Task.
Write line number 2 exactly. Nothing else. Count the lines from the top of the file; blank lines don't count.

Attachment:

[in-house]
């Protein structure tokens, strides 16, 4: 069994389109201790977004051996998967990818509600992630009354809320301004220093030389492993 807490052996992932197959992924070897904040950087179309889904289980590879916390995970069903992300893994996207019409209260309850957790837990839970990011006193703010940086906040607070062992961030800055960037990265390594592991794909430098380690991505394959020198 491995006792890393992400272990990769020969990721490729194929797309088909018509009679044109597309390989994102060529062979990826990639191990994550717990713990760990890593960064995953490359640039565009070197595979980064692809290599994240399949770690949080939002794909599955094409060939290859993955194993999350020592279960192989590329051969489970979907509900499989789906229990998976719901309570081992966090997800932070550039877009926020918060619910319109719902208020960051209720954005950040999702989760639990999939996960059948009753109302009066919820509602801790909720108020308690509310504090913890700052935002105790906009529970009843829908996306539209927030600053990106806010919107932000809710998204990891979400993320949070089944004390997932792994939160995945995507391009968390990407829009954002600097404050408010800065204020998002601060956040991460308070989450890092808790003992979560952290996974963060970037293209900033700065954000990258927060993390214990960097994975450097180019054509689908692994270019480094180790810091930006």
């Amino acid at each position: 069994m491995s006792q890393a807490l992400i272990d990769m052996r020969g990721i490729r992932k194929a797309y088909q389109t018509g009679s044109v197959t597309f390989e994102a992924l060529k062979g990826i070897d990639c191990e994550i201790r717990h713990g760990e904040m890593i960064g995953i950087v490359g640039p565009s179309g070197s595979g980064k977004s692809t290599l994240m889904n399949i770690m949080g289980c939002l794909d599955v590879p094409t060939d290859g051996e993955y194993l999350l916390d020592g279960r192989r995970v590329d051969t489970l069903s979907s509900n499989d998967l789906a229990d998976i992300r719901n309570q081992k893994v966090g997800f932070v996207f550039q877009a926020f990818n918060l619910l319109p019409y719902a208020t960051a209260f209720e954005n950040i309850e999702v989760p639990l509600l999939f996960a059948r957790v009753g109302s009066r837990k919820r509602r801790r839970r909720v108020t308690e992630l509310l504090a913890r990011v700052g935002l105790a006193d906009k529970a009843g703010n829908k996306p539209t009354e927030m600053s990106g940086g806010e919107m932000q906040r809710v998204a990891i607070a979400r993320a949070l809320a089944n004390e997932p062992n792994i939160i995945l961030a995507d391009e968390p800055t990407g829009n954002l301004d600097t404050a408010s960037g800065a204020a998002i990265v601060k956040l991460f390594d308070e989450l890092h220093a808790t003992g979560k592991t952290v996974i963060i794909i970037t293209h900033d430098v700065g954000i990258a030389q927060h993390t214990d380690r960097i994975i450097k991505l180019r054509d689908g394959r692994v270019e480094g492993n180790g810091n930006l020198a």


């Protein structure tokens, strides 16, 4: 069994389109201790977004051996998967990818509600992630009354809320301004220093030389492993 807490052996992932197959992924070897904040950087179309889904289980590879916390995970069903992300893994996207019409209260309850957790837990839970990011006193703010940086906040607070062992961030800055960037990265390594592991794909430098380690991505394959020198 491995006792890393992400272990990769020969990721490729194929797309088909018509009679044109597309390989994102060529062979990826990639191990994550717990713990760990890593960064995953490359640039565009070197595979980064692809290599994240399949770690949080939002794909599955094409060939290859993955194993999350020592279960192989590329051969489970979907509900499989789906229990998976719901309570081992966090997800932070550039877009926020918060619910319109719902208020960051209720954005950040999702989760639990999939996960059948009753109302009066919820509602801790909720108020308690509310504090913890700052935002105790906009529970009843829908996306539209927030600053990106806010919107932000809710998204990891979400993320949070089944004390997932792994939160995945995507391009968390990407829009954002600097404050408010800065204020998002601060956040991460308070989450890092808790003992979560952290996974963060970037293209900033700065954000990258927060993390214990960097994975450097180019054509689908692994270019480094180790810091930006």